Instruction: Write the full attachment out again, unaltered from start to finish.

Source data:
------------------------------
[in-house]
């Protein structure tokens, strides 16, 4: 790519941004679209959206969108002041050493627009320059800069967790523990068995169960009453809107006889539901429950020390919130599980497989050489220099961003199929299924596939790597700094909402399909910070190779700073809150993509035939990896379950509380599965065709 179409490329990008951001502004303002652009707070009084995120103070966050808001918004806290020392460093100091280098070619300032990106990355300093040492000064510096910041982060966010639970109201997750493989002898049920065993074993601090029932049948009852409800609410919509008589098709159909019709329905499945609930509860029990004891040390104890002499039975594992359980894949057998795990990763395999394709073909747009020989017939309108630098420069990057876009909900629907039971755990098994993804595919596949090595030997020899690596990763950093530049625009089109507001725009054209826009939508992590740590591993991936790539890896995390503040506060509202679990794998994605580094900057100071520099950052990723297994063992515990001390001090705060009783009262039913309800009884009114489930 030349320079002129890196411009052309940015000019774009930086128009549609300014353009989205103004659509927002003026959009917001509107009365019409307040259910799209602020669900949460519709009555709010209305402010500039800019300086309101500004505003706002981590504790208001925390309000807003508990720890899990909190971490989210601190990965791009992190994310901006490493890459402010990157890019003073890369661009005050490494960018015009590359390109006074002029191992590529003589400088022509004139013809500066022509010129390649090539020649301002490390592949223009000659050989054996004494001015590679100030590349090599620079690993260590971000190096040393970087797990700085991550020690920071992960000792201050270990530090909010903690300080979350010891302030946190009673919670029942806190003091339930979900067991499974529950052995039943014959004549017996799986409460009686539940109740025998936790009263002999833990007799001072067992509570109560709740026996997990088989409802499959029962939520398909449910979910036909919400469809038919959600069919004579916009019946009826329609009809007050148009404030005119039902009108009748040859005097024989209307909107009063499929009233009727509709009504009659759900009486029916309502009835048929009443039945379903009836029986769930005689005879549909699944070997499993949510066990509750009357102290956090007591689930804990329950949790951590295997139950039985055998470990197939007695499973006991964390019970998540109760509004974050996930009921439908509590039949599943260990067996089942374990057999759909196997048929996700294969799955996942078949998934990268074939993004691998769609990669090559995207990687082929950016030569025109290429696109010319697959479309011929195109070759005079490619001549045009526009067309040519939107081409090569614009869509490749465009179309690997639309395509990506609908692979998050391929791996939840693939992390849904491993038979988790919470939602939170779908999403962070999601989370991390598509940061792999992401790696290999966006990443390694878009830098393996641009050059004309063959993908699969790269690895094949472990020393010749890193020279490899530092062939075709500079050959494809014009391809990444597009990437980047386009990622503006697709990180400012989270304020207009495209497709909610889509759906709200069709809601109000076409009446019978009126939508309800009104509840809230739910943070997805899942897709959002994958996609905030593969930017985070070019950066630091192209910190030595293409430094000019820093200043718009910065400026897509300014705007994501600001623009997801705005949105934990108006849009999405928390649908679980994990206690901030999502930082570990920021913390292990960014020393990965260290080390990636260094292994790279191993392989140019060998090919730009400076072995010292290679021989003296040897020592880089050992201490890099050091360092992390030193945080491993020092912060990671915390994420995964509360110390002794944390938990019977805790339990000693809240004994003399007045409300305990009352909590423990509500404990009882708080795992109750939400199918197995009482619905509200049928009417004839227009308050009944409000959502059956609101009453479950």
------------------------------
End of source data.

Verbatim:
[in-house]
């Protein structure tokens, strides 16, 4: 790519941004679209959206969108002041050493627009320059800069967790523990068995169960009453809107006889539901429950020390919130599980497989050489220099961003199929299924596939790597700094909402399909910070190779700073809150993509035939990896379950509380599965065709 179409490329990008951001502004303002652009707070009084995120103070966050808001918004806290020392460093100091280098070619300032990106990355300093040492000064510096910041982060966010639970109201997750493989002898049920065993074993601090029932049948009852409800609410919509008589098709159909019709329905499945609930509860029990004891040390104890002499039975594992359980894949057998795990990763395999394709073909747009020989017939309108630098420069990057876009909900629907039971755990098994993804595919596949090595030997020899690596990763950093530049625009089109507001725009054209826009939508992590740590591993991936790539890896995390503040506060509202679990794998994605580094900057100071520099950052990723297994063992515990001390001090705060009783009262039913309800009884009114489930 030349320079002129890196411009052309940015000019774009930086128009549609300014353009989205103004659509927002003026959009917001509107009365019409307040259910799209602020669900949460519709009555709010209305402010500039800019300086309101500004505003706002981590504790208001925390309000807003508990720890899990909190971490989210601190990965791009992190994310901006490493890459402010990157890019003073890369661009005050490494960018015009590359390109006074002029191992590529003589400088022509004139013809500066022509010129390649090539020649301002490390592949223009000659050989054996004494001015590679100030590349090599620079690993260590971000190096040393970087797990700085991550020690920071992960000792201050270990530090909010903690300080979350010891302030946190009673919670029942806190003091339930979900067991499974529950052995039943014959004549017996799986409460009686539940109740025998936790009263002999833990007799001072067992509570109560709740026996997990088989409802499959029962939520398909449910979910036909919400469809038919959600069919004579916009019946009826329609009809007050148009404030005119039902009108009748040859005097024989209307909107009063499929009233009727509709009504009659759900009486029916309502009835048929009443039945379903009836029986769930005689005879549909699944070997499993949510066990509750009357102290956090007591689930804990329950949790951590295997139950039985055998470990197939007695499973006991964390019970998540109760509004974050996930009921439908509590039949599943260990067996089942374990057999759909196997048929996700294969799955996942078949998934990268074939993004691998769609990669090559995207990687082929950016030569025109290429696109010319697959479309011929195109070759005079490619001549045009526009067309040519939107081409090569614009869509490749465009179309690997639309395509990506609908692979998050391929791996939840693939992390849904491993038979988790919470939602939170779908999403962070999601989370991390598509940061792999992401790696290999966006990443390694878009830098393996641009050059004309063959993908699969790269690895094949472990020393010749890193020279490899530092062939075709500079050959494809014009391809990444597009990437980047386009990622503006697709990180400012989270304020207009495209497709909610889509759906709200069709809601109000076409009446019978009126939508309800009104509840809230739910943070997805899942897709959002994958996609905030593969930017985070070019950066630091192209910190030595293409430094000019820093200043718009910065400026897509300014705007994501600001623009997801705005949105934990108006849009999405928390649908679980994990206690901030999502930082570990920021913390292990960014020393990965260290080390990636260094292994790279191993392989140019060998090919730009400076072995010292290679021989003296040897020592880089050992201490890099050091360092992390030193945080491993020092912060990671915390994420995964509360110390002794944390938990019977805790339990000693809240004994003399007045409300305990009352909590423990509500404990009882708080795992109750939400199918197995009482619905509200049928009417004839227009308050009944409000959502059956609101009453479950």